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Dred & Harriet Scott: Slaves in a Free Territory: Overview

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Dred and Harriet Scott: A Family's Struggle for Freedom, by Gwenyth Swain.
St. Paul, Minn.: Borealis Books, 2004.
MNHS call number: Reading Room E444.S38S93 2004, also available for purchase

The Case of Dred Scott in the United States Supreme Court: The Full Opinions of Chief Justice Taney and Justice Curtis, and Abstracts of the Opinions of the Other Judges; with an Analysis of the Points Ruled, and Some Concluding Observations.
New York: Tribune Association, 1860.
MNHS call number: E450.S42 U53, also available digitally

Lawrence Taliaferro Papers, (1813-1868).
Includes correspondence, journals, etc., of the man who was the U.S. Indian Agent at St. Peter's Agency near Ft. Snelling, from 1820-1839. The collection contains a document dealing with the slaves Taliaferro brought to the agency in the mid-1820s, which supplements the brief, contemporary journal entries concerning them. The document lists those whom he freed between 1839 and 1843, among them Harriet Robinson, the wife of Dred Scott. 
MNHS call number: Digital Finding Aid

Overview

The story of Dred Scott is a study in "the power of one," and the yearning of the human spirit to be free. Dred Scott was born into slavery in 1799, in the state of Virginia, to his owners, the slave-holding Peter Blow family. His early life coincided with the period of the Louisiana Purchase from France, the ensuing battles for and against expanding slavery into the territory, the admission of Missouri as a slave state, and the anti-slavery provision of the Missouri Compromise.

In 1820, Congress admitted Missouri to the Union as a slave state, opening it to a large migration of white people and their slaves westward from the southern slave states, expanding and widening the slave trade as they went. Joining the migration, the Blow family moved to St. Louis, Missouri, taking Dred Scott with them. There, they sold him to Dr. John Emerson, a military surgeon, who was stationed at Jefferson Barracks. Dred Scott served Dr. Emerson for the next twelve years, traveling with him to other assigned posts in Illinois, the Wisconsin Territory, and at Fort Snelling in what became Minnesota — all places where slavery was prohibited.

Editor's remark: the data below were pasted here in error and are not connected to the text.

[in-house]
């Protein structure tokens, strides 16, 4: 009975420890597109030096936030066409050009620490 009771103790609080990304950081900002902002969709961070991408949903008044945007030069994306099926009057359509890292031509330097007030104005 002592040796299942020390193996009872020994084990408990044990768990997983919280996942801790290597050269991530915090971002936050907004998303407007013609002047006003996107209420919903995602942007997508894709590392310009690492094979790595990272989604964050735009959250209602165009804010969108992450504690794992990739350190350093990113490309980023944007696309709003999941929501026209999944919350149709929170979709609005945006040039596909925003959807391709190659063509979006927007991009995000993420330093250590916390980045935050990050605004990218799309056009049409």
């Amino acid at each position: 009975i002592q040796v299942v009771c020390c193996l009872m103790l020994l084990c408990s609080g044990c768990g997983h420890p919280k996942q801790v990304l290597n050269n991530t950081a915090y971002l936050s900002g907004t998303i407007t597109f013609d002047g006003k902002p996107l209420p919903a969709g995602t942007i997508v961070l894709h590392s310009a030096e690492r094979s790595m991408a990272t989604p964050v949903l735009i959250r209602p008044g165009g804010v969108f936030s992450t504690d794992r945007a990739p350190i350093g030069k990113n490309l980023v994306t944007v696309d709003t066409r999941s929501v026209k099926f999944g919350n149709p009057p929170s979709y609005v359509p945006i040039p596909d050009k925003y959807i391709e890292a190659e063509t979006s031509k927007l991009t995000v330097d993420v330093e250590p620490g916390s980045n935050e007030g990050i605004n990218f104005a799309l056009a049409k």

At Fort Snelling, Dred Scott met and married Harriet Robinson, also a slave, and they had two children. In 1840, Dr. Emerson and his wife moved back to St. Louis, taking the Scott family along. Later, in 1843, Dr. Emerson died. Now the property of the widow Emerson, she hired out Dred, Harriet and the children to other families.  

In 1846, Dred and Harriet Scott turned to the courts to gain their freedom, citing their years of residence in free states. For the next ten years, the case moved from court to court. Finally, on appeal to the U.S. Supreme Court, in an infamous majority decision written by Chief Justice Roger B. Taney, the court held that as a slave, Dred was not a U.S. citizen, was therefore not entitled to sue for freedom in federal court, had never been free, and had to remain a slave. Going further, the court ruled the anti-slavery provision of the Missouri Compromise to be unconstitutional.

The Scotts were returned as slaves to Mrs. Emerson. A year later, in 1857, upon her remarriage, this time to a man who opposed slavery, she returned the Scott family to their original owners, the Blow family.  The Scotts were then granted their freedom.  Dred Scott died one year later, in 1858.

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